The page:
Remember Rod McKuen? If you do, you are likely over 50 and fall into one of two categories:
1. You’re thrilled someone remembers one of the most popular figures of the 1960s and 1970s in Barry Alfonso’s biography, A Voice of the Warm: The Life of Rod McKuen (Backbeat Books).
2. You’re wondering why there is a book about one of the most criticized poets, songwriters, actors, and performers of the 20th century.
Alfonso, a Swissvale resident, understands McKuen is a polarizing figure.
“I appreciate a lot of what he did,” says Alfonso, who has worked as a music journalist and songwriter, and earned a Grammy nomination for the liner notes for the Peter, Paul and Mary box set Carry It On.
“I wouldn’t endorse everything he did aesthetically. I think he was a force for good and a force for kindness," says Alfonso. "I think he wrote some wonderful songs, and I think that his books of poetry helped people.”
No matter how McKuen’s work is perceived, it’s undeniable his life was quixotic and unbelievable. Born in Oakland, Calif., in 1933, McKuen was abused physically and sexually by relatives as a child. After running away from home, he ended up in a juvenile detention center in Nevada for three years. After being released from the facility, he joined a rodeo. That career was cut short by a riding accident in which McKuen broke both his legs.
But by 1954, McKuen published his first collection of poetry, And Autumn Came; in 1956, he earned a role in the teen film Rock, Pretty Baby! with Sal Mineo, Fay Wray, and John Saxon. And he accomplished these feats with little or no training in the arts, launching his acting career by sneaking onto the Universal Studios lot, finagling a screen test, and being rewarded with a seven-year contract.
“He would dream up things and make them true,” Alfonso says. “And he would announce they were true before they were true. He did that repeatedly when he was an adult.”
Alfonso admits McKuen was an unreliable narrator of his own life; his claims about fathering a child and publishing under a pseudonym were probably falsehoods. But what’s indisputable are his numbers: 100 million recordings and 60 million books sold, according to his Associated Press obituary from 2015. And McKuen redeemed himself in the eyes of many critics when he started to speak out for LGBTQ rights in the late 1970s. McKuen, who had relationships with both men and women, was especially pointed in his criticism of Anita Bryant, then a spokeswoman for Florida Citrus Commission and a fierce opponent of gay rights.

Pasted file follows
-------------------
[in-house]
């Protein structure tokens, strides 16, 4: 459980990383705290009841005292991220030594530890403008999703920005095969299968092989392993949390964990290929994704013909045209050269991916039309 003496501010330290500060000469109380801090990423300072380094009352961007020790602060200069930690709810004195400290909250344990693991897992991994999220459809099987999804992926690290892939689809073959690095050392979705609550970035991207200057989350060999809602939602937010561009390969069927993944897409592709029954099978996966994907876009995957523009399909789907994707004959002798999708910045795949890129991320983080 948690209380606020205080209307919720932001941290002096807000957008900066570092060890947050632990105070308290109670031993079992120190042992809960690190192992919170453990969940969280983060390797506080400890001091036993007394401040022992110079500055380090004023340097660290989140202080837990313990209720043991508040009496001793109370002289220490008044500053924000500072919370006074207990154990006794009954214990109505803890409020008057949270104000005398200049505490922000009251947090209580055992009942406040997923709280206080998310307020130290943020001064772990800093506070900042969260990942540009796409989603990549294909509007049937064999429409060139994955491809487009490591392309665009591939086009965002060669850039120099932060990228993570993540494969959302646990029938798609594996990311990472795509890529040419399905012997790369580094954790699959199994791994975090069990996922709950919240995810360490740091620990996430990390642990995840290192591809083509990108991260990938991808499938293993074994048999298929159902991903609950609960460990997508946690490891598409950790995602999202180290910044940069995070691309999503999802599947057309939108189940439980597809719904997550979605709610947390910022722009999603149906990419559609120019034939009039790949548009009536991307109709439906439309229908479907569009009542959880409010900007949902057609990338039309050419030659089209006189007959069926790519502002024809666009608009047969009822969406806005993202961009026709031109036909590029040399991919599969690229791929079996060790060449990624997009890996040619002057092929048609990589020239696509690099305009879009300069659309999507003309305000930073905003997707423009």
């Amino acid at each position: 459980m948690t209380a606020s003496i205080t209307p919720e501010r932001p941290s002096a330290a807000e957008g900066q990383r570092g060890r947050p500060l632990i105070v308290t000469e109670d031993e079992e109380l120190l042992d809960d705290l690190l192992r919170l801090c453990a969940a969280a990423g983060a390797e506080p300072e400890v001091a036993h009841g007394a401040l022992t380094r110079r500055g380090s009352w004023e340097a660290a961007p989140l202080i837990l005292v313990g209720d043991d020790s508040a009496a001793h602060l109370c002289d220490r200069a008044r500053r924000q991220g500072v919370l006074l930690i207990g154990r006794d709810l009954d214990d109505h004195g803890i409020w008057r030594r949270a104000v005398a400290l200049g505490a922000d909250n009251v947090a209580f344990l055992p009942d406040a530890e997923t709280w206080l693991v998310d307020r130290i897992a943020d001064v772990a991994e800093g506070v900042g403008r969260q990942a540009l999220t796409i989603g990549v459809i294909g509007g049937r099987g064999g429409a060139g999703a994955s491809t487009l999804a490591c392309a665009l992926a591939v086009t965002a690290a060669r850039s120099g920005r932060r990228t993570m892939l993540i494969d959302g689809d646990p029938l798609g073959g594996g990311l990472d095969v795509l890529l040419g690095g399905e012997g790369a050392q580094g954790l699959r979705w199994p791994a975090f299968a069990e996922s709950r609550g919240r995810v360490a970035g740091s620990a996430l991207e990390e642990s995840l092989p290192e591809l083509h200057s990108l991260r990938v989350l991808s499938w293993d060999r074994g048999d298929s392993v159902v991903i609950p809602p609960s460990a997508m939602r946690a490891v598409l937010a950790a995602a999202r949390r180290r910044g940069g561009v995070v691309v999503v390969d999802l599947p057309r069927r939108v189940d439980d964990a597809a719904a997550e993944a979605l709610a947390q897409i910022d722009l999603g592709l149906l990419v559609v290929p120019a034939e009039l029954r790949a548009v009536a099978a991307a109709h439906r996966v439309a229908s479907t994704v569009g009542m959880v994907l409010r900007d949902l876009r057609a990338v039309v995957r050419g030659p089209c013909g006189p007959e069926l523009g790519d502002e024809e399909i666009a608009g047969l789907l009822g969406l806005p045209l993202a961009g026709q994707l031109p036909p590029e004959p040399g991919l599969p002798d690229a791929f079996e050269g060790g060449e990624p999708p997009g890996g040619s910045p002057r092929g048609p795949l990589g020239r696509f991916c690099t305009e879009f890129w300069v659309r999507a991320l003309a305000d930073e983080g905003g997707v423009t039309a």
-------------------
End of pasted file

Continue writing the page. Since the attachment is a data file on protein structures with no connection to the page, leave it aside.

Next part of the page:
After Bryant led a campaign to repeal an ordinance that prohibited discrimination based on sexual orientation, McKuen dubbed Bryant "Ginny Orange Seed" and wrote a protest song called "Don’t Drink the Orange Juice" (a reference to the nationwide orange boycotts in response to the campaign).
“There seems to be some connection between his willingness to crusade against [Bryant] and what was going in his own life,” Alfonso says. “He had been fabulously successful for about nine years at that point and it was starting to wear off. He was selling less records, he was a little less of a celebrity, but he was still very comfortable. I think it probably had something to do with who he was and to acknowledge who he was. … He would not say he was gay, and he did not say he was defending the anti-gay statutes. But there was obviously something in the controversy that touched him.”
Between the Lines
Kristin Lepionka, author of the Roxane Weary mysteries, will visit Mystery Lovers Bookshop in Oakmont on July 14 for the Coffee & Crime series. The Stories You Tell (Minotaur) is the most recent book in the series. 11 a.m. 514 Allegheny River Blvd., Oakmont. mysterylovers.com